Employee Relations--This concept does not necessarily mean the relationship between you and your employees--although that is still an important aspect of your business that you should strive to maintain. Employee relations covers things in regard to workplace issues and what can be done to resolve and prevent them. It includes how you manage your employees and their concerns.
For you to have successful and efficient employee relations, you as the employer need to have some degree of communication and problem solving skills. When problems arise amongst your employees, they will turn to you for help. The problems may be simple and thus require a simple solution--disagreements, for example, may only require you to submit your opinion on a topic. As the business owner and boss of your employees, your handling of employee relations and any solutions you propose need to be in accordance with any laws and regulations.
Hiring employees for your gift basket business will involve some degree of involvement of laws. Local, state, and federal laws are all applicable, and may affect who you can hire and what you can offer them. Before you begin the hiring process, you will need to make sure that you are going to be able to comply with employee laws. Familiarizing yourself with these laws and how they apply to you, your business, and your employees will help you prevent any violations.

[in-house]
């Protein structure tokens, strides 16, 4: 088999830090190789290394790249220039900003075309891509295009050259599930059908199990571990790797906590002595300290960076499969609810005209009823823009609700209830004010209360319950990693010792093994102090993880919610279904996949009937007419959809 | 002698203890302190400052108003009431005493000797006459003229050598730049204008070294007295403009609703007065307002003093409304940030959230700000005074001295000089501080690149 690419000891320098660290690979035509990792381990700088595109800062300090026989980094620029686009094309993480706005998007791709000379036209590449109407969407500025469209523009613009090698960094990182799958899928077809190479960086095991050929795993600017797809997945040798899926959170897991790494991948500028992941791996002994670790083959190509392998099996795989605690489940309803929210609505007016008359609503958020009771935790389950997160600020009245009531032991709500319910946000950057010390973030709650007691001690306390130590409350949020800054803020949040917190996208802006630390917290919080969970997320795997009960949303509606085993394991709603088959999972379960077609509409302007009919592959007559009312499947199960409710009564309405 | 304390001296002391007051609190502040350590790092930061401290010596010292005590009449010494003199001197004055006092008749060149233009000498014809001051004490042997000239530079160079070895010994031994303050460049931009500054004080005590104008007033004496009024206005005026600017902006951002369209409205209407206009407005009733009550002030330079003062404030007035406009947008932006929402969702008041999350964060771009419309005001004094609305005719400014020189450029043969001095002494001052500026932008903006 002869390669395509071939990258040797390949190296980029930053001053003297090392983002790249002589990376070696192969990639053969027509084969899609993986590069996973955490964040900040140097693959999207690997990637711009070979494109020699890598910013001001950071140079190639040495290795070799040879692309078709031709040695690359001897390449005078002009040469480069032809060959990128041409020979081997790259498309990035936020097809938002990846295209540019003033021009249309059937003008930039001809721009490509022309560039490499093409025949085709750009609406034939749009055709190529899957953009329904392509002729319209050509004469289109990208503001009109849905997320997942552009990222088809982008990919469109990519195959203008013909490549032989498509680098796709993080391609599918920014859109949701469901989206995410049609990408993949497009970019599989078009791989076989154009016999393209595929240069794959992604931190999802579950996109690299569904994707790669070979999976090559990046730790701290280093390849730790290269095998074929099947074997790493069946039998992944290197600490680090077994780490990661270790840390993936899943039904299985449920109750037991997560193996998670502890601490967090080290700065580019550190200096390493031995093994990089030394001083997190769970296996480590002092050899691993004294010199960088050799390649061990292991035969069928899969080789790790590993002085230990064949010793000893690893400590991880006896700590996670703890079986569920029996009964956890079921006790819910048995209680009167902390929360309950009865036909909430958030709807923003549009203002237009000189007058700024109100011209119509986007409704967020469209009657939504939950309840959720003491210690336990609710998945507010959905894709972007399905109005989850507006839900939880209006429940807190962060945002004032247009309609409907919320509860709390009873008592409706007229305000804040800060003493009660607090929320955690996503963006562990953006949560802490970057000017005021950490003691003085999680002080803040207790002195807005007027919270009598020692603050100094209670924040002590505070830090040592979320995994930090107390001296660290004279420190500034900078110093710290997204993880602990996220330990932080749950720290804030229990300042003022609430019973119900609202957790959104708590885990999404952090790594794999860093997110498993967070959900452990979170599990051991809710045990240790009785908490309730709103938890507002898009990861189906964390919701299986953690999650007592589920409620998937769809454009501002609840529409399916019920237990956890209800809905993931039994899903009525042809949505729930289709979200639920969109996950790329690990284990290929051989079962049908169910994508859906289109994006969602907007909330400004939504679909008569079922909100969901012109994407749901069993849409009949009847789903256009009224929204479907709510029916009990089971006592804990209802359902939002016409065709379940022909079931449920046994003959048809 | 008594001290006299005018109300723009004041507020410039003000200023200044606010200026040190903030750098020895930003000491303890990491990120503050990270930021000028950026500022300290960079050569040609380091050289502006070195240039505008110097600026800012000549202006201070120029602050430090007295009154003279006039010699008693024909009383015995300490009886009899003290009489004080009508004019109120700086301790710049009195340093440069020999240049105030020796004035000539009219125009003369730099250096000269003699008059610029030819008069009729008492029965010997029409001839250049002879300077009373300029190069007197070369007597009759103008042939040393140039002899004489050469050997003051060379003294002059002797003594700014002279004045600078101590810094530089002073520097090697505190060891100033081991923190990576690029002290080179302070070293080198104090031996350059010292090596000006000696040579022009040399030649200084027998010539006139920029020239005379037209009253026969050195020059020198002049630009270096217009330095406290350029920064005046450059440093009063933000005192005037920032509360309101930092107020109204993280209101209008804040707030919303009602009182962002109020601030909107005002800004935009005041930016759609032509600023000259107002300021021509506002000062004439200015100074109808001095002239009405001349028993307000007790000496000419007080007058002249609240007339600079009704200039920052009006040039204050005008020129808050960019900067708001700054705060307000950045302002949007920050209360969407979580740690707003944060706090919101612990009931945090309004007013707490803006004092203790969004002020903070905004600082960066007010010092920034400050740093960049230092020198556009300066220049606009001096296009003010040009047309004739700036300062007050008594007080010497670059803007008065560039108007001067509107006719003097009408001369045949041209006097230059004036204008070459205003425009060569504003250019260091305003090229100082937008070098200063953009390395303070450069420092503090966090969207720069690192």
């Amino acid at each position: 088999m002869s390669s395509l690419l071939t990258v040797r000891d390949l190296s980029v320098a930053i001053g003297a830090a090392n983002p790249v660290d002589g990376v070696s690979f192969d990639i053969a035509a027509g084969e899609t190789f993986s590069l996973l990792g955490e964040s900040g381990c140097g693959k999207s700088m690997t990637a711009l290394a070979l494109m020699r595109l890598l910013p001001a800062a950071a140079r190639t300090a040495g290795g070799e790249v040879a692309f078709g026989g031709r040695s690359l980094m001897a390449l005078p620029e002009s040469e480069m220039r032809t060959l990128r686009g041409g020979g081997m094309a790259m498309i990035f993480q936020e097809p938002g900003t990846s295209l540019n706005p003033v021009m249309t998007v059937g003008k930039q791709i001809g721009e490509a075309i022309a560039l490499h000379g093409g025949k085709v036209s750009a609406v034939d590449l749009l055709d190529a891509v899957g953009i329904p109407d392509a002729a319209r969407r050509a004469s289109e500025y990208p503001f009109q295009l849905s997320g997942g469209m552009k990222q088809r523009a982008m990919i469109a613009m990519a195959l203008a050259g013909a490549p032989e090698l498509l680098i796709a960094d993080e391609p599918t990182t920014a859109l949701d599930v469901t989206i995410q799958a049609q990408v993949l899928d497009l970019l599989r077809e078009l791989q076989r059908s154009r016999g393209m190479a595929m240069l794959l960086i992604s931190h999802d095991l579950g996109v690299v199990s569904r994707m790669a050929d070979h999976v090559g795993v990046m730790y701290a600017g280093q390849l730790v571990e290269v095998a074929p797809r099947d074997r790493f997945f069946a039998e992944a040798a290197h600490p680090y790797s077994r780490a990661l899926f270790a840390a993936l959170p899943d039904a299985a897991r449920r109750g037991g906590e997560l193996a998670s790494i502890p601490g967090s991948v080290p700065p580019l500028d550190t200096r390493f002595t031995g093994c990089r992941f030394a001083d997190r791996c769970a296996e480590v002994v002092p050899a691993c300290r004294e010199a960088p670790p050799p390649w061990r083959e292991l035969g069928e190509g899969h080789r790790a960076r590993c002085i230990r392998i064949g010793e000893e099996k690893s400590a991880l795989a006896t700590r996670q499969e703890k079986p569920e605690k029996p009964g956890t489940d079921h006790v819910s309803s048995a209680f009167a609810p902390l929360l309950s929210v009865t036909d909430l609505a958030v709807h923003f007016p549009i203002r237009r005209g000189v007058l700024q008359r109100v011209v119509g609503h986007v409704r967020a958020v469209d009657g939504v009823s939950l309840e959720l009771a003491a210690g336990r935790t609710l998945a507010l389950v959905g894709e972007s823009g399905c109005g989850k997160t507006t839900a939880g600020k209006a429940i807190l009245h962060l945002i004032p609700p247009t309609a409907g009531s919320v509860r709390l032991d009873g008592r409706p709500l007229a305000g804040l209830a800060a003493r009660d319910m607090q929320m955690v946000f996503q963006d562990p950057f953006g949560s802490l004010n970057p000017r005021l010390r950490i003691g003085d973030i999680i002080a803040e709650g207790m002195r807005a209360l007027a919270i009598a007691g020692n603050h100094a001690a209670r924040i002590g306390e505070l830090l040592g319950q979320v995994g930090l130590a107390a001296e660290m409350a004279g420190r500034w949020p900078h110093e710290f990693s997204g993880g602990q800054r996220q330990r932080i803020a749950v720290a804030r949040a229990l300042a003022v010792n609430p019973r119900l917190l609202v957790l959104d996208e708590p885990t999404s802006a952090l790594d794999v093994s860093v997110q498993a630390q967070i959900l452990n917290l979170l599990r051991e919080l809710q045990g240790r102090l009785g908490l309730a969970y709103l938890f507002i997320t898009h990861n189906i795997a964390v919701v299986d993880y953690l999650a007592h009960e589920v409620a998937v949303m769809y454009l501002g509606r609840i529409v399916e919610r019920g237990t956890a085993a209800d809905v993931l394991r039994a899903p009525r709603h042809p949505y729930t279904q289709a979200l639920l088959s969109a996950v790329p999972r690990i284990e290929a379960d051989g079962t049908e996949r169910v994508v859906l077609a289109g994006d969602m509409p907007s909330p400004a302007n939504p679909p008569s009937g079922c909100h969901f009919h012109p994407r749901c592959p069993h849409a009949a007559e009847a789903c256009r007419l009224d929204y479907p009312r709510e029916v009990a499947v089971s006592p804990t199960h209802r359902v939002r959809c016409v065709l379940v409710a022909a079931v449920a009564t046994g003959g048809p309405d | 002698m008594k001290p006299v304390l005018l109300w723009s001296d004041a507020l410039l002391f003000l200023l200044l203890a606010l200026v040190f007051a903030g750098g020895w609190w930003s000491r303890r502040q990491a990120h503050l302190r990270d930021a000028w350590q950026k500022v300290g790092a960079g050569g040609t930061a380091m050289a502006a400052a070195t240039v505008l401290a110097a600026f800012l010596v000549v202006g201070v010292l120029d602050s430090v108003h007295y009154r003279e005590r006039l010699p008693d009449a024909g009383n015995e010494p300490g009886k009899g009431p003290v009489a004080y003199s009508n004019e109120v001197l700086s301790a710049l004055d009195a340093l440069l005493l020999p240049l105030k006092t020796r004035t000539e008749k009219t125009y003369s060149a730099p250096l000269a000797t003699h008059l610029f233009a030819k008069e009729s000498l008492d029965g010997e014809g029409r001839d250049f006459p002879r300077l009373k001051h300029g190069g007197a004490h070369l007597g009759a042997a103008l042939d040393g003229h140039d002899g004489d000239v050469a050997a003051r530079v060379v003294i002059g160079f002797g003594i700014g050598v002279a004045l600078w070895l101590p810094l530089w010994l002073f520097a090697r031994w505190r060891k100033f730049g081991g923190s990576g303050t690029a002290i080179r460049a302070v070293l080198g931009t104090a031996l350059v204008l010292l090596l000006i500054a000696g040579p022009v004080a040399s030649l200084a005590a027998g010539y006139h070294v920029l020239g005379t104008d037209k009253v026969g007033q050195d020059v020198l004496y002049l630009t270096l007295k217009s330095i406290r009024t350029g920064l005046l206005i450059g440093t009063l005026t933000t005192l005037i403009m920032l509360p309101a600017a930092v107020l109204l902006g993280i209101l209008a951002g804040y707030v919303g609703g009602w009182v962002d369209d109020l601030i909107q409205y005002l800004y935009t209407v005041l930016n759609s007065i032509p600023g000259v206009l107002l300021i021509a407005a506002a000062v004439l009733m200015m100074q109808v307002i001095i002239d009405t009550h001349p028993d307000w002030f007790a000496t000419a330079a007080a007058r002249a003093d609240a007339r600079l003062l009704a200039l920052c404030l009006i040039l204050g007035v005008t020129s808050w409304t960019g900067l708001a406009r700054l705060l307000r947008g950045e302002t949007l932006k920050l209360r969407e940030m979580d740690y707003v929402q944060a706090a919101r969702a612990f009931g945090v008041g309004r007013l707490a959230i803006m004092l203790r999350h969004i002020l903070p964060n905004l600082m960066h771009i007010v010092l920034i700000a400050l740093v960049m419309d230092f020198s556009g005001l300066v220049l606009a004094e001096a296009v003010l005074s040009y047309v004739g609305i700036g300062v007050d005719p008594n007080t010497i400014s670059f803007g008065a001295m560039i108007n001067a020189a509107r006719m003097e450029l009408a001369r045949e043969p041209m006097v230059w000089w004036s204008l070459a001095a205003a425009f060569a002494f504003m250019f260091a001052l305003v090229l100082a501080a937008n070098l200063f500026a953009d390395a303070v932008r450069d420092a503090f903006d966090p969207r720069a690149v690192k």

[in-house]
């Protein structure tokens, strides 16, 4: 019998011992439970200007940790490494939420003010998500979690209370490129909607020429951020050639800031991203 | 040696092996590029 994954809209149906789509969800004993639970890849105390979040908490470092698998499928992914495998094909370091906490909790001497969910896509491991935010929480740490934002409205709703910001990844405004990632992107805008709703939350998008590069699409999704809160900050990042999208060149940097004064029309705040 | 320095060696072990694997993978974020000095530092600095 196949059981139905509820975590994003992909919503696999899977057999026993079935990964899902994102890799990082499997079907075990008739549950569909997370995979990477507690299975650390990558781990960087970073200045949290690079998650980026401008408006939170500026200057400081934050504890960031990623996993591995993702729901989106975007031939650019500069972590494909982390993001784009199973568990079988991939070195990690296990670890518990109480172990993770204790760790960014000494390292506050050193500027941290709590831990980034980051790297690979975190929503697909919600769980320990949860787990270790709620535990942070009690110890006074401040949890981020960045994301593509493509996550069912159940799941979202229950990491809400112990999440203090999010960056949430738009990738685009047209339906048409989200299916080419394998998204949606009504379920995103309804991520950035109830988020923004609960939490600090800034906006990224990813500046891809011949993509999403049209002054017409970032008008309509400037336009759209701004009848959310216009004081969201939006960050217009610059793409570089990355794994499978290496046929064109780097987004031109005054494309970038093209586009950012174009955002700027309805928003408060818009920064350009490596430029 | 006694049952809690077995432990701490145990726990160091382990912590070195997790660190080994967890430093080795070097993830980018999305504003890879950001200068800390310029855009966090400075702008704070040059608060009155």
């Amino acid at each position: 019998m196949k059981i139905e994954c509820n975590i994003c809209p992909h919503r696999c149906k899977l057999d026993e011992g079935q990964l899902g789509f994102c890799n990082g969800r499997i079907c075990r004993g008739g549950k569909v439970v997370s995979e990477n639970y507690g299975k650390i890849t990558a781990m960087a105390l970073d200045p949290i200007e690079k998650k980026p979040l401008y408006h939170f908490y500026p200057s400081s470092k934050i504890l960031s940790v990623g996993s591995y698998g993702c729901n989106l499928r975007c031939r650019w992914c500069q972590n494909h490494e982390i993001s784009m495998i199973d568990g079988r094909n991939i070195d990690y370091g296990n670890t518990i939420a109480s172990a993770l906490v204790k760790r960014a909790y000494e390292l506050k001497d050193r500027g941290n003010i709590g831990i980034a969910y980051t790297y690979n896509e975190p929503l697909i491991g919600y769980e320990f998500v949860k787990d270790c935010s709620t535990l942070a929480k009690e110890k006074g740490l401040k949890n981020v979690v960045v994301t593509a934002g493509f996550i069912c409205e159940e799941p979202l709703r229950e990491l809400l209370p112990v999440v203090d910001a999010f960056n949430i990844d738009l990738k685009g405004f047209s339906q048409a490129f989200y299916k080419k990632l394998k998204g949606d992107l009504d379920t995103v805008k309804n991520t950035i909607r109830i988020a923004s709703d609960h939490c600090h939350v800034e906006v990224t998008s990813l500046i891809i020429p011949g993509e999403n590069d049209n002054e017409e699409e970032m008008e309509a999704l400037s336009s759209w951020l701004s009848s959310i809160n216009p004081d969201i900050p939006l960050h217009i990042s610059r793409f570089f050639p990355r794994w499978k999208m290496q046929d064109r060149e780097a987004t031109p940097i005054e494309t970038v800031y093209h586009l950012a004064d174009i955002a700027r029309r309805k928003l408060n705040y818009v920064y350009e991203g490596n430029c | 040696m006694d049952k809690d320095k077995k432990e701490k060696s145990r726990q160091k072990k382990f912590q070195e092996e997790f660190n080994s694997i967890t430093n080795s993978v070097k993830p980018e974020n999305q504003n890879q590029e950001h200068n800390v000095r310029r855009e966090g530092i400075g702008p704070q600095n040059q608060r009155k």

Employment Laws--From a legal standpoint, there may be a few legal restrictions that affect your employees. Some of them are fairly basic, like how many hours an employee can work or restrictions for minors. One of the more complicated aspects of employment legalities are discrimination laws. New regulations are being made and existing ones are being updated, so staying up to date is crucial. Violations can result in a range of repercussions, from fines to your business license being revoked.
Tax Information--The addition of employees changes how your business can be taxed. Any and all employees must be reported in your tax information, just as they must report you as your employer in theirs. The inclusion of employees to your business will require you to report the changes to the IRS; failure to do so may be viewed as an attempt to commit fraud on your taxes.
Your gift basket business will probably still be considered as a small business, which means that you will still file tax forms that fit into what is referred to as the 94x series.
This mainly refers to the form number and will not be too different from the forms that you filed before the inclusion of employees.